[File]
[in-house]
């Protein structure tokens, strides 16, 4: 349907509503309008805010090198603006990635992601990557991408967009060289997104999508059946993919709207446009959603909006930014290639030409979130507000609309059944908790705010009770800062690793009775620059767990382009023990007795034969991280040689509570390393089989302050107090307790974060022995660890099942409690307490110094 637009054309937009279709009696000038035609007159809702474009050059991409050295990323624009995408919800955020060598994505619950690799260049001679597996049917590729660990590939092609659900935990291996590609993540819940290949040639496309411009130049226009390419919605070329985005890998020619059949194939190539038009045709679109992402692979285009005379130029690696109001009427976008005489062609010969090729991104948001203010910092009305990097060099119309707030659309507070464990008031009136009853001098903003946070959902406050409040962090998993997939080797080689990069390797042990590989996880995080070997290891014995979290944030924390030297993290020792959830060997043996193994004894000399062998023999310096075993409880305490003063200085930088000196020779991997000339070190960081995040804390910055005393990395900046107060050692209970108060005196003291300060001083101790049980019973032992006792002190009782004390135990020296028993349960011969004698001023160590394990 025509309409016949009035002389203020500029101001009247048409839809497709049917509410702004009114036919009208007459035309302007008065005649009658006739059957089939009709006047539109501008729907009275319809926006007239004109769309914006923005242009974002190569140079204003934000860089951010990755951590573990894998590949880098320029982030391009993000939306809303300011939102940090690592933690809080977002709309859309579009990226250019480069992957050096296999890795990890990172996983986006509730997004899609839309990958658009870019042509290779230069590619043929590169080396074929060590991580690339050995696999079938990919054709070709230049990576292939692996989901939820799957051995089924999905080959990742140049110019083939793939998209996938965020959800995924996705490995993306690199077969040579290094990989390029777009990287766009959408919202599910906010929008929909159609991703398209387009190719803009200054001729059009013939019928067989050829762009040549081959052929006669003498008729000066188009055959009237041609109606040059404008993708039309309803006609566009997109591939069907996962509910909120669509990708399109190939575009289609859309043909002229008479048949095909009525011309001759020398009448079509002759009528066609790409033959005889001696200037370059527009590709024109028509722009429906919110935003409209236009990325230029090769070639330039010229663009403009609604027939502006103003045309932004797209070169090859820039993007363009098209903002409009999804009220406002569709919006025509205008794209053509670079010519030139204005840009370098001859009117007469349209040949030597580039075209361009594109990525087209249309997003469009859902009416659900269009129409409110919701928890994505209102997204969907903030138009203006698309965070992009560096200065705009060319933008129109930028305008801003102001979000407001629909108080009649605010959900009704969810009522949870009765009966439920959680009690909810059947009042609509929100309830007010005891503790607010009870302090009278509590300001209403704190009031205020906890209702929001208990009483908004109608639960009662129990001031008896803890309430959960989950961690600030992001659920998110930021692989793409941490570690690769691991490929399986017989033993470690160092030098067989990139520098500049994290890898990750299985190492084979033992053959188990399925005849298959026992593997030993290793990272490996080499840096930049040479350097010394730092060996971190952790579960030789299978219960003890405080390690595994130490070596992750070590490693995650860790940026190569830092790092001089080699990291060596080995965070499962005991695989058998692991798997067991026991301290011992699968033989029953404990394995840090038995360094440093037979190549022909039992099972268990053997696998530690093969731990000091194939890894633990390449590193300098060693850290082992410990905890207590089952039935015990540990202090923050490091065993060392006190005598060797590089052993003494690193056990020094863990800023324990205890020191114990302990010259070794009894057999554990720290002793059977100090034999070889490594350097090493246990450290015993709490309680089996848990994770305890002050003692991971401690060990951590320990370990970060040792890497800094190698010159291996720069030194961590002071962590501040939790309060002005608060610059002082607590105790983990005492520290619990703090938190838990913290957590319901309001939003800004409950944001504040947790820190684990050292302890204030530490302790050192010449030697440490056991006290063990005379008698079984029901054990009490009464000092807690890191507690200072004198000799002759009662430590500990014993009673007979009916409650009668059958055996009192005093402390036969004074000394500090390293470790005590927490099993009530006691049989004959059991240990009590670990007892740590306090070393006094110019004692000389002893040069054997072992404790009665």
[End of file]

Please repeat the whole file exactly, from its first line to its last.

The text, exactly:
[in-house]
């Protein structure tokens, strides 16, 4: 349907509503309008805010090198603006990635992601990557991408967009060289997104999508059946993919709207446009959603909006930014290639030409979130507000609309059944908790705010009770800062690793009775620059767990382009023990007795034969991280040689509570390393089989302050107090307790974060022995660890099942409690307490110094 637009054309937009279709009696000038035609007159809702474009050059991409050295990323624009995408919800955020060598994505619950690799260049001679597996049917590729660990590939092609659900935990291996590609993540819940290949040639496309411009130049226009390419919605070329985005890998020619059949194939190539038009045709679109992402692979285009005379130029690696109001009427976008005489062609010969090729991104948001203010910092009305990097060099119309707030659309507070464990008031009136009853001098903003946070959902406050409040962090998993997939080797080689990069390797042990590989996880995080070997290891014995979290944030924390030297993290020792959830060997043996193994004894000399062998023999310096075993409880305490003063200085930088000196020779991997000339070190960081995040804390910055005393990395900046107060050692209970108060005196003291300060001083101790049980019973032992006792002190009782004390135990020296028993349960011969004698001023160590394990 025509309409016949009035002389203020500029101001009247048409839809497709049917509410702004009114036919009208007459035309302007008065005649009658006739059957089939009709006047539109501008729907009275319809926006007239004109769309914006923005242009974002190569140079204003934000860089951010990755951590573990894998590949880098320029982030391009993000939306809303300011939102940090690592933690809080977002709309859309579009990226250019480069992957050096296999890795990890990172996983986006509730997004899609839309990958658009870019042509290779230069590619043929590169080396074929060590991580690339050995696999079938990919054709070709230049990576292939692996989901939820799957051995089924999905080959990742140049110019083939793939998209996938965020959800995924996705490995993306690199077969040579290094990989390029777009990287766009959408919202599910906010929008929909159609991703398209387009190719803009200054001729059009013939019928067989050829762009040549081959052929006669003498008729000066188009055959009237041609109606040059404008993708039309309803006609566009997109591939069907996962509910909120669509990708399109190939575009289609859309043909002229008479048949095909009525011309001759020398009448079509002759009528066609790409033959005889001696200037370059527009590709024109028509722009429906919110935003409209236009990325230029090769070639330039010229663009403009609604027939502006103003045309932004797209070169090859820039993007363009098209903002409009999804009220406002569709919006025509205008794209053509670079010519030139204005840009370098001859009117007469349209040949030597580039075209361009594109990525087209249309997003469009859902009416659900269009129409409110919701928890994505209102997204969907903030138009203006698309965070992009560096200065705009060319933008129109930028305008801003102001979000407001629909108080009649605010959900009704969810009522949870009765009966439920959680009690909810059947009042609509929100309830007010005891503790607010009870302090009278509590300001209403704190009031205020906890209702929001208990009483908004109608639960009662129990001031008896803890309430959960989950961690600030992001659920998110930021692989793409941490570690690769691991490929399986017989033993470690160092030098067989990139520098500049994290890898990750299985190492084979033992053959188990399925005849298959026992593997030993290793990272490996080499840096930049040479350097010394730092060996971190952790579960030789299978219960003890405080390690595994130490070596992750070590490693995650860790940026190569830092790092001089080699990291060596080995965070499962005991695989058998692991798997067991026991301290011992699968033989029953404990394995840090038995360094440093037979190549022909039992099972268990053997696998530690093969731990000091194939890894633990390449590193300098060693850290082992410990905890207590089952039935015990540990202090923050490091065993060392006190005598060797590089052993003494690193056990020094863990800023324990205890020191114990302990010259070794009894057999554990720290002793059977100090034999070889490594350097090493246990450290015993709490309680089996848990994770305890002050003692991971401690060990951590320990370990970060040792890497800094190698010159291996720069030194961590002071962590501040939790309060002005608060610059002082607590105790983990005492520290619990703090938190838990913290957590319901309001939003800004409950944001504040947790820190684990050292302890204030530490302790050192010449030697440490056991006290063990005379008698079984029901054990009490009464000092807690890191507690200072004198000799002759009662430590500990014993009673007979009916409650009668059958055996009192005093402390036969004074000394500090390293470790005590927490099993009530006691049989004959059991240990009590670990007892740590306090070393006094110019004692000389002893040069054997072992404790009665």